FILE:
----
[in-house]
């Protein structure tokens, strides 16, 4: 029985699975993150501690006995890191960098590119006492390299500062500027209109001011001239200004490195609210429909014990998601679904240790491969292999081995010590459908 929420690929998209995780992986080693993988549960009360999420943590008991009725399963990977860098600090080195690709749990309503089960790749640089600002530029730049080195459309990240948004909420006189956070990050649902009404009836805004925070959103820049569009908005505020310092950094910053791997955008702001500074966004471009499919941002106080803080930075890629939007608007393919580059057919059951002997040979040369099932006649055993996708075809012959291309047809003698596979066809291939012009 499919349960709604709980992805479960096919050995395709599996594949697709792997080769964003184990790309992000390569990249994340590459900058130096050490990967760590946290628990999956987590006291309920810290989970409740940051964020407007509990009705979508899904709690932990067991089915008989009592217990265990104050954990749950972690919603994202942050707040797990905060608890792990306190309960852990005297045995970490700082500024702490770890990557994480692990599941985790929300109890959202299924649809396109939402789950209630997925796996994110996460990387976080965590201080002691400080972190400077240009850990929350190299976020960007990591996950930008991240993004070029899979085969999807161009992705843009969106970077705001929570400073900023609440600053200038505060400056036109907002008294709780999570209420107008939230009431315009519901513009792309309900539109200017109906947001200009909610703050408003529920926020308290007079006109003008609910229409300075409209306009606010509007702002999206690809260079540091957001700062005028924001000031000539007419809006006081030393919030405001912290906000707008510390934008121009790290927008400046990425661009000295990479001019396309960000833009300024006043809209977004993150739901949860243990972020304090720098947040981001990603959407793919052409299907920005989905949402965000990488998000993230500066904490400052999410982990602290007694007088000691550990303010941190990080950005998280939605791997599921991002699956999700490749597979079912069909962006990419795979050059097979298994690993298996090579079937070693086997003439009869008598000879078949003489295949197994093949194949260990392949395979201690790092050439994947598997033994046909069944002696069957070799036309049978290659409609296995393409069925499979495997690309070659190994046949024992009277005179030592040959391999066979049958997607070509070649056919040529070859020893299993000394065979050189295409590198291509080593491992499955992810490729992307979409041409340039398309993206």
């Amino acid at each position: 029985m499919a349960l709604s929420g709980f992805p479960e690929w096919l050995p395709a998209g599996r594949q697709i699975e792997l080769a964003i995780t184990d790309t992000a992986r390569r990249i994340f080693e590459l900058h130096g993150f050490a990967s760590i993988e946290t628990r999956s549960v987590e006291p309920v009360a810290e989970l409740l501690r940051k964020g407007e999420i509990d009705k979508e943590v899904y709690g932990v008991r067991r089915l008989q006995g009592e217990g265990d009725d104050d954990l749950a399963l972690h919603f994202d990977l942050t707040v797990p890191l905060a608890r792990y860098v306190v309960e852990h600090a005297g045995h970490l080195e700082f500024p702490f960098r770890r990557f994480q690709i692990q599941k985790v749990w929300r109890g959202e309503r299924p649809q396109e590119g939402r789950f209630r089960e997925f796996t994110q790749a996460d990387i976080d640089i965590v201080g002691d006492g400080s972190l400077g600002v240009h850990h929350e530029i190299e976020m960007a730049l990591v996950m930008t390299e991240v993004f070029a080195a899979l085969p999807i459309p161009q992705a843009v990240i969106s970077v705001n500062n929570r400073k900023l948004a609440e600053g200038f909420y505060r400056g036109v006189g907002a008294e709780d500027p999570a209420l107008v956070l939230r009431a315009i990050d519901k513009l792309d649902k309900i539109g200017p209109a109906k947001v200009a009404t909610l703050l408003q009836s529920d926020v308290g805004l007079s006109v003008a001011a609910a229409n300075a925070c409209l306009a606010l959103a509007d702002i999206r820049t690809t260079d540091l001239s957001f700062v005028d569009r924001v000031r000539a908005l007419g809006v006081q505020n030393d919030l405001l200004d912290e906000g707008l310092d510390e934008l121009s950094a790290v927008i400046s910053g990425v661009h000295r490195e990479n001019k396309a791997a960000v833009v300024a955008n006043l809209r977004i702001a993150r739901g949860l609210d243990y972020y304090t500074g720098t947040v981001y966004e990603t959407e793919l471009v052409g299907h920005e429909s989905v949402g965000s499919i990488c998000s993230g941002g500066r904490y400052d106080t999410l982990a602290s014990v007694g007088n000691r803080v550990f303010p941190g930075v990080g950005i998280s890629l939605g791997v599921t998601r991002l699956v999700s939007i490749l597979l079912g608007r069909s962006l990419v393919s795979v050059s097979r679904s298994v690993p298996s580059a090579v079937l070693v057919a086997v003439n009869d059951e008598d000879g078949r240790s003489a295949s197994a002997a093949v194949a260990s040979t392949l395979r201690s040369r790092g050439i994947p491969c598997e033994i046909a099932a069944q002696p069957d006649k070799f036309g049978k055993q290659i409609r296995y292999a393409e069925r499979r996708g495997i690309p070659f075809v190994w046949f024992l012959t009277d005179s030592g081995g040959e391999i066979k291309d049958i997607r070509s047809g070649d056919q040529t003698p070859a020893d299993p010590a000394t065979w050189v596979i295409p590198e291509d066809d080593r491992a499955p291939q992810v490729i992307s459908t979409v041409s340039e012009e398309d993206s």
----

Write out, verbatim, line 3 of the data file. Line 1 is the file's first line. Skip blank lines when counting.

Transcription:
């Amino acid at each position: 029985m499919a349960l709604s929420g709980f992805p479960e690929w096919l050995p395709a998209g599996r594949q697709i699975e792997l080769a964003i995780t184990d790309t992000a992986r390569r990249i994340f080693e590459l900058h130096g993150f050490a990967s760590i993988e946290t628990r999956s549960v987590e006291p309920v009360a810290e989970l409740l501690r940051k964020g407007e999420i509990d009705k979508e943590v899904y709690g932990v008991r067991r089915l008989q006995g009592e217990g265990d009725d104050d954990l749950a399963l972690h919603f994202d990977l942050t707040v797990p890191l905060a608890r792990y860098v306190v309960e852990h600090a005297g045995h970490l080195e700082f500024p702490f960098r770890r990557f994480q690709i692990q599941k985790v749990w929300r109890g959202e309503r299924p649809q396109e590119g939402r789950f209630r089960e997925f796996t994110q790749a996460d990387i976080d640089i965590v201080g002691d006492g400080s972190l400077g600002v240009h850990h929350e530029i190299e976020m960007a730049l990591v996950m930008t390299e991240v993004f070029a080195a899979l085969p999807i459309p161009q992705a843009v990240i969106s970077v705001n500062n929570r400073k900023l948004a609440e600053g200038f909420y505060r400056g036109v006189g907002a008294e709780d500027p999570a209420l107008v956070l939230r009431a315009i990050d519901k513009l792309d649902k309900i539109g200017p209109a109906k947001v200009a009404t909610l703050l408003q009836s529920d926020v308290g805004l007079s006109v003008a001011a609910a229409n300075a925070c409209l306009a606010l959103a509007d702002i999206r820049t690809t260079d540091l001239s957001f700062v005028d569009r924001v000031r000539a908005l007419g809006v006081q505020n030393d919030l405001l200004d912290e906000g707008l310092d510390e934008l121009s950094a790290v927008i400046s910053g990425v661009h000295r490195e990479n001019k396309a791997a960000v833009v300024a955008n006043l809209r977004i702001a993150r739901g949860l609210d243990y972020y304090t500074g720098t947040v981001y966004e990603t959407e793919l471009v052409g299907h920005e429909s989905v949402g965000s499919i990488c998000s993230g941002g500066r904490y400052d106080t999410l982990a602290s014990v007694g007088n000691r803080v550990f303010p941190g930075v990080g950005i998280s890629l939605g791997v599921t998601r991002l699956v999700s939007i490749l597979l079912g608007r069909s962006l990419v393919s795979v050059s097979r679904s298994v690993p298996s580059a090579v079937l070693v057919a086997v003439n009869d059951e008598d000879g078949r240790s003489a295949s197994a002997a093949v194949a260990s040979t392949l395979r201690s040369r790092g050439i994947p491969c598997e033994i046909a099932a069944q002696p069957d006649k070799f036309g049978k055993q290659i409609r296995y292999a393409e069925r499979r996708g495997i690309p070659f075809v190994w046949f024992l012959t009277d005179s030592g081995g040959e391999i066979k291309d049958i997607r070509s047809g070649d056919q040529t003698p070859a020893d299993p010590a000394t065979w050189v596979i295409p590198e291509d066809d080593r491992a499955p291939q992810v490729i992307s459908t979409v041409s340039e012009e398309d993206s």